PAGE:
Afternoons were typically spent in Swem library where the students could work on their group research presentations on topic of their choice. We had groups doing everything from a comparative look at transportation to elementary school in U.S. and Japan to the function of vending machines in the two countries. In our final full day in Williamsburg, the groups presented their final projects, which we recorded to send to Keio University, before we went off to Washington D.C.

In D.C., the students were much more on their own than they were in Williamsburg. Due to the difficulty of getting around via public transportation and/or cabs and ubers, we (and by “we” I mean the CIs) shuttled the students around the city in 12 passenger vans. But in DC, they were free to metro, take taxis and walk any and everywhere they wanted to go, so long as they met us for the required activities. As dialogue classes, groups visited the Smithsonian museums; we went on a group tour of the national mall and we visited the Japanese Embassy, where two selected students gave a presentation of what they had accomplished over the last two weeks.

Before I knew it, we were at the last night of the program, which included a Farewell Dinner and Talent show. It was filled with singing and dancing and merrriment, gift giving, tearful hugs and so many selfies. I was really proud of myself for having gotten through most of the goodbyes without crying, but the next morning, after everyone had hugged their new American friends and teachers for the last time, I boarded the bus taking them back to Dulles for a final headcount. When I had the right number of students, I took a deep sigh, smiled and waved at them. All of them waved back at the exact same time and I immediately started to cry.

As the bus rolled away from the hotel, I took a breath, realizing with pride that I had not only managed to get through another Keio, but that I had successfully planned and executed this whole thing.

**

I continue to do Keio because a part of me, the 16 year old part of me that learned about Japanese culture for the first time at High School Diplomats, never grew up. I never get over the joy of learning about a new culture, or seeing others experience a new culture. It reminds me that the world is so big and that I have a lot to see.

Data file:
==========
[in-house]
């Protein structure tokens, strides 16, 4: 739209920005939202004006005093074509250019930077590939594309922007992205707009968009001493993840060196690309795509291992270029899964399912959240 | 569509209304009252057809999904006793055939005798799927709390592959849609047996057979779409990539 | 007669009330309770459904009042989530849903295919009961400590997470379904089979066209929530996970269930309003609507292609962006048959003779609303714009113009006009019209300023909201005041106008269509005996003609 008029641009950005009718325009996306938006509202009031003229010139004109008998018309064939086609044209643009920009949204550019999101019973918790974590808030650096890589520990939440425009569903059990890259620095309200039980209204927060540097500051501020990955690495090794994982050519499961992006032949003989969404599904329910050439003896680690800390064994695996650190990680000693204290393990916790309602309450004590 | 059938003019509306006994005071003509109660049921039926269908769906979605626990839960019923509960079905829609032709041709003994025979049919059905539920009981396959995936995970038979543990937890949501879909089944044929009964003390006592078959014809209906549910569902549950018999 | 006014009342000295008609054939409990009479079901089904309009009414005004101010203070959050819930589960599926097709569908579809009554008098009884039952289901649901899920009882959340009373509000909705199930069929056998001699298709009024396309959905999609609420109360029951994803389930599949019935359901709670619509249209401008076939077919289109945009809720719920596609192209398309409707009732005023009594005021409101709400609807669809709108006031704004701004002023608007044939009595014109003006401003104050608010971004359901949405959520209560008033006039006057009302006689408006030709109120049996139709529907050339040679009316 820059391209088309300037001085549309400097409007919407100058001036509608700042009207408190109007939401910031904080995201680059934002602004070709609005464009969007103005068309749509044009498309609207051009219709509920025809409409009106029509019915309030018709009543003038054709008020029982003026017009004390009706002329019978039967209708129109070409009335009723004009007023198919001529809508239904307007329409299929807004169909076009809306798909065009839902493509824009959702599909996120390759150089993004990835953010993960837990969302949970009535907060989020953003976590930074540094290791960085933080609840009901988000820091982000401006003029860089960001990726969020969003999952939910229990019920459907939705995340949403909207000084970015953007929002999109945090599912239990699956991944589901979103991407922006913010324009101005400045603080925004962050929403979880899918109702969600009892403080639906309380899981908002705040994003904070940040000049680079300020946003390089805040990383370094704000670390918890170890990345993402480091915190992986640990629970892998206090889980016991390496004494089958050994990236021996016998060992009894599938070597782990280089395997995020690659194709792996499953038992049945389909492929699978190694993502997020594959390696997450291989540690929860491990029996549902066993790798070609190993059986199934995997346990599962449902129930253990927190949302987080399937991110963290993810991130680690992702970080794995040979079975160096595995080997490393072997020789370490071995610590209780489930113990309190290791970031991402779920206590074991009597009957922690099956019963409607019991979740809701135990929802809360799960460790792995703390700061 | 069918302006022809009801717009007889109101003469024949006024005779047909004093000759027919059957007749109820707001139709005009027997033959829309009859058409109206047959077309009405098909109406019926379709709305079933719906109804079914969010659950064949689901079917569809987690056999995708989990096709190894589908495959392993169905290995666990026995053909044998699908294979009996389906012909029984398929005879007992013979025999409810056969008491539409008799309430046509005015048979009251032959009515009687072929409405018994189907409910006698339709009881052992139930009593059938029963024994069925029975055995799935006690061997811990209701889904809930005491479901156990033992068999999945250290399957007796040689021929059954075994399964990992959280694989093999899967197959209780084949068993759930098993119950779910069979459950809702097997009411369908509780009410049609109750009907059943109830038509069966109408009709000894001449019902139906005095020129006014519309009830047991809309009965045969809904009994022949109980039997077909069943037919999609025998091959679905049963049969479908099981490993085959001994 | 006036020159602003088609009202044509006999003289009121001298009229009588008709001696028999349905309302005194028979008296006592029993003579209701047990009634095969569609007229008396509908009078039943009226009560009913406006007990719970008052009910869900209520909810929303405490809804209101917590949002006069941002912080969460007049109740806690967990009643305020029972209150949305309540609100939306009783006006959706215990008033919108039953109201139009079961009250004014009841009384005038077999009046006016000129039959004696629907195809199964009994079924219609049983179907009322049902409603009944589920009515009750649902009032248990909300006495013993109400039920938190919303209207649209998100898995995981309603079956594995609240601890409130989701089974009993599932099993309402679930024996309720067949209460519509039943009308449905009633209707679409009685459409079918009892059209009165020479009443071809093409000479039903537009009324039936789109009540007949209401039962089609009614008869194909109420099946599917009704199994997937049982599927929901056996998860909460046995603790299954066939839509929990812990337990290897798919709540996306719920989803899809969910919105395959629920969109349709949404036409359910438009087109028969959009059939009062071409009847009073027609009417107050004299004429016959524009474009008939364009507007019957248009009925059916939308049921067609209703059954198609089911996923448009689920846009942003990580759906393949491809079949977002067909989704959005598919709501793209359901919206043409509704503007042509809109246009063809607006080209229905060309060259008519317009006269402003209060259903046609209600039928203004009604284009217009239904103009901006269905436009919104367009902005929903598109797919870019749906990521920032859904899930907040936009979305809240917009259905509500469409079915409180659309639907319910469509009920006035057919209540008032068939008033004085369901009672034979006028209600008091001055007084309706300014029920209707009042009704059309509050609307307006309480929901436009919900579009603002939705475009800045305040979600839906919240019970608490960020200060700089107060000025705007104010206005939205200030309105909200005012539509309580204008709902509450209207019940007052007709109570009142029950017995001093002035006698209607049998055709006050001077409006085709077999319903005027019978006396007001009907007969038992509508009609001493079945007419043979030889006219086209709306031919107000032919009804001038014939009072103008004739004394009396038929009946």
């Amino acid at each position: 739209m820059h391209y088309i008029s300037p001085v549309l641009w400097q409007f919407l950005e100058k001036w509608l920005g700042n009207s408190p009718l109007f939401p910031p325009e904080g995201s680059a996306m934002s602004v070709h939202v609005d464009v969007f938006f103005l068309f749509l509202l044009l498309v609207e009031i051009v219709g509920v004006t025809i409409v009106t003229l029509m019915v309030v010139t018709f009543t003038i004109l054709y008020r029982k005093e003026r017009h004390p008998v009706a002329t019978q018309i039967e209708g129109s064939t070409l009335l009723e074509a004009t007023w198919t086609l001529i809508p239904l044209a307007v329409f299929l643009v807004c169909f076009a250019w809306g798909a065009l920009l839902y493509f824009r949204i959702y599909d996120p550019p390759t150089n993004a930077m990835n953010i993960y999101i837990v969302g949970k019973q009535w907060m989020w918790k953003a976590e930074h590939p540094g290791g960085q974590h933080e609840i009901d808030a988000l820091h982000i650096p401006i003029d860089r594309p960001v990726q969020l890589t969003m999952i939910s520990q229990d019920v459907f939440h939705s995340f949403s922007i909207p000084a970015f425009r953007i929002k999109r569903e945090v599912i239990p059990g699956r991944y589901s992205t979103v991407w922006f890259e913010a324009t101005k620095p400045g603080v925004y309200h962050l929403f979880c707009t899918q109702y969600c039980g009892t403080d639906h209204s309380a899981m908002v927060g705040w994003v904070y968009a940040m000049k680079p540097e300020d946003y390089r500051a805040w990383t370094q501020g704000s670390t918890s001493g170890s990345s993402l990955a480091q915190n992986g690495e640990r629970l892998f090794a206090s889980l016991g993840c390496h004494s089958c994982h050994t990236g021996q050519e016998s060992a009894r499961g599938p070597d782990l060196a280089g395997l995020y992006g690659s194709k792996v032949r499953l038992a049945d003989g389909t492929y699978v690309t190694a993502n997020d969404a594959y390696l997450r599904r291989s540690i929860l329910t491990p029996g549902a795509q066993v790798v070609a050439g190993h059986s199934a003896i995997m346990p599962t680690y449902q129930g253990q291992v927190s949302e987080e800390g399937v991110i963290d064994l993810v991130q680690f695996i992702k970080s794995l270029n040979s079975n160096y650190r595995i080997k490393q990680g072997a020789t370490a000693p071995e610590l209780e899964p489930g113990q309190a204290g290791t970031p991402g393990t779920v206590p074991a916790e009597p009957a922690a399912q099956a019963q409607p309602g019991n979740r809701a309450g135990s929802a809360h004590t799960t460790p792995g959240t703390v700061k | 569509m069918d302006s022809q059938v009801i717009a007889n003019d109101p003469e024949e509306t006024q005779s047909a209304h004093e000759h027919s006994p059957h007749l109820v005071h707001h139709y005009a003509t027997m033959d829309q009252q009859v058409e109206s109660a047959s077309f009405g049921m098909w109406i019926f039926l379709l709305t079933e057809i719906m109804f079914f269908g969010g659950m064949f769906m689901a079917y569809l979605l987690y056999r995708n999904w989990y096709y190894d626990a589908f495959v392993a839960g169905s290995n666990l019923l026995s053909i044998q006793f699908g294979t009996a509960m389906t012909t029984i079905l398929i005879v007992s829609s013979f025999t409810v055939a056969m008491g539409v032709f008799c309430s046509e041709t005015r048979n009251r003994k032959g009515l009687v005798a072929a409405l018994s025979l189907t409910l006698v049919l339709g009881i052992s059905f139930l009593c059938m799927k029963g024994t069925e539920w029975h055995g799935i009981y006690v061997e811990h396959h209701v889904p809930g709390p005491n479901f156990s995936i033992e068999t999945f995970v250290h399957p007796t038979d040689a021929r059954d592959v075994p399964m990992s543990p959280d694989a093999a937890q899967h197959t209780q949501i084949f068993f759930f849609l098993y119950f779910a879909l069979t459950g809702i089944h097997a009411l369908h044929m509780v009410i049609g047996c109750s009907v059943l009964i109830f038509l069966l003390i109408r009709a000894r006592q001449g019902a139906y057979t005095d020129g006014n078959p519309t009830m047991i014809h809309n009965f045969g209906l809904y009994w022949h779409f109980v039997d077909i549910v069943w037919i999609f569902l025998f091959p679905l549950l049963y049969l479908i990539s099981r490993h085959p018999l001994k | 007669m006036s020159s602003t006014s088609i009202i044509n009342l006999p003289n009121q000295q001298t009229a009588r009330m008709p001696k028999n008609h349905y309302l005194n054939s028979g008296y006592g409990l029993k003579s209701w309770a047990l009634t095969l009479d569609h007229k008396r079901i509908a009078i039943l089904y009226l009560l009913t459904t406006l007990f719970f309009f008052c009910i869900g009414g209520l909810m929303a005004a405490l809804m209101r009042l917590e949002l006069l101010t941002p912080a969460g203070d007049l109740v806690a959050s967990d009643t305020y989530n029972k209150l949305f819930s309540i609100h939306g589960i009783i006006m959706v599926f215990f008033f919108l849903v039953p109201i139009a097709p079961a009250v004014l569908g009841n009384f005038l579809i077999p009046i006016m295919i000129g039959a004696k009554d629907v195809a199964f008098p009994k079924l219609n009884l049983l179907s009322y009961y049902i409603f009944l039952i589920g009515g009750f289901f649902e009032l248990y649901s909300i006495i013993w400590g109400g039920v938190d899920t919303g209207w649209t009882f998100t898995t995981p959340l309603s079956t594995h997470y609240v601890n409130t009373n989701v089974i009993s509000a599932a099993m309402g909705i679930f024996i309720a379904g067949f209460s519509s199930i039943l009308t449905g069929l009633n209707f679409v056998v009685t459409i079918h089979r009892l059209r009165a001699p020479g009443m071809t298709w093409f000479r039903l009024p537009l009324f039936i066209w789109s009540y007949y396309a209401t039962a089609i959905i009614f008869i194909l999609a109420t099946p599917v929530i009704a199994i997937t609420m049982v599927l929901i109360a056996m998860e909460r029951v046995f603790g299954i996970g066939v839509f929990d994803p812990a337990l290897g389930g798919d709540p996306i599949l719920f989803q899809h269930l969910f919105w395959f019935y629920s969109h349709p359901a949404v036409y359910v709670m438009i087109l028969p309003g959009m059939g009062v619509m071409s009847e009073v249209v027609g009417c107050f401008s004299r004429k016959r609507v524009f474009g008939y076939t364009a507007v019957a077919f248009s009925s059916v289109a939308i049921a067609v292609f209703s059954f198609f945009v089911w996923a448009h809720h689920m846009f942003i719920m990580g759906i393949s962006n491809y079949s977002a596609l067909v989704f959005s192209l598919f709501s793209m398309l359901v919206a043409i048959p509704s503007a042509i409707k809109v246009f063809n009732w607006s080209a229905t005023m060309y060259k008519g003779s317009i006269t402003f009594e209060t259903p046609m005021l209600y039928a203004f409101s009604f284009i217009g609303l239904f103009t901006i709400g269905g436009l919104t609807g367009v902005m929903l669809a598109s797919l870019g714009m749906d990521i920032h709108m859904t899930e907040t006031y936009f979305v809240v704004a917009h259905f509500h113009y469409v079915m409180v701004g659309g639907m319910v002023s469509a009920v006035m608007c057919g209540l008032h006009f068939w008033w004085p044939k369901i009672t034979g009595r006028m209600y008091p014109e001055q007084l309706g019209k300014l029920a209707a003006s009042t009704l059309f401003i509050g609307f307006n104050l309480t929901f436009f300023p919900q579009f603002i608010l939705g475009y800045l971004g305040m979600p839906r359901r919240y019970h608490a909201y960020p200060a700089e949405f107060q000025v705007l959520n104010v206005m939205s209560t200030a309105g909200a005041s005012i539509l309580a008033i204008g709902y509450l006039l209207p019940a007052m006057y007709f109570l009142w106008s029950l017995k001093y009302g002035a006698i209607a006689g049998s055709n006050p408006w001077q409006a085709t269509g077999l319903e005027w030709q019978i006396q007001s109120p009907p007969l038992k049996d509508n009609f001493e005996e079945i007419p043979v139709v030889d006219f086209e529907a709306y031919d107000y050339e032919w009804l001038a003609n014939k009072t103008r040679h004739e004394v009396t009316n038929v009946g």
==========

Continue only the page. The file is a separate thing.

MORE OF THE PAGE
So, until next year, Keio.

Thanks for everything.

Black Girl Does Oxford

by Kristen Barrett

Sometimes chasing your childhood dreams exposes you to some mind-rattling realities. You dream of writing a young adult novel only to learn about the competitive world of publishing. You dream of pursuing a Hollywood acting career only to learn about the “casting couch.” You dream of attending a prestigious United Kingdom university only to learn about its paucity of black students.

I distinctly remember the first time my mother mentioned the Rhodes Scholarship to me, a bright-eyed eighth grader in love with Jane Austen. In those days, I daydreamed about the British countryside and imagined myself studying Chaucer at one of the most prestigious educational institutions in the world.

Fast forward to my matriculation as a Jefferson Scholar at the University of Virginia. I set my sights on a more immediate goal: attending the UVA in Oxford Summer Program. The Jefferson Scholar Foundation pays for every scholar to participate in one study abroad program the summer before their junior year, and from the moment I heard about UVA in Oxford, I knew that would be the program for me. Luckily, the head professor accepted me into the program, and I arrived at University College on July 1 filled to the brim with excitement.

Approaching the other UVA students, I noticed something immediately. I was the only black student in the program. A familiar feeling churned in my stomach. An engulfing self-awareness that can easily morph into a feeling of empowerment or isolation, responsibility or burden, opportunity or affliction. From this moment, I knew that depending on my attitude I would either feel like a representative of black excellence the program needs or merely a cultural outsider.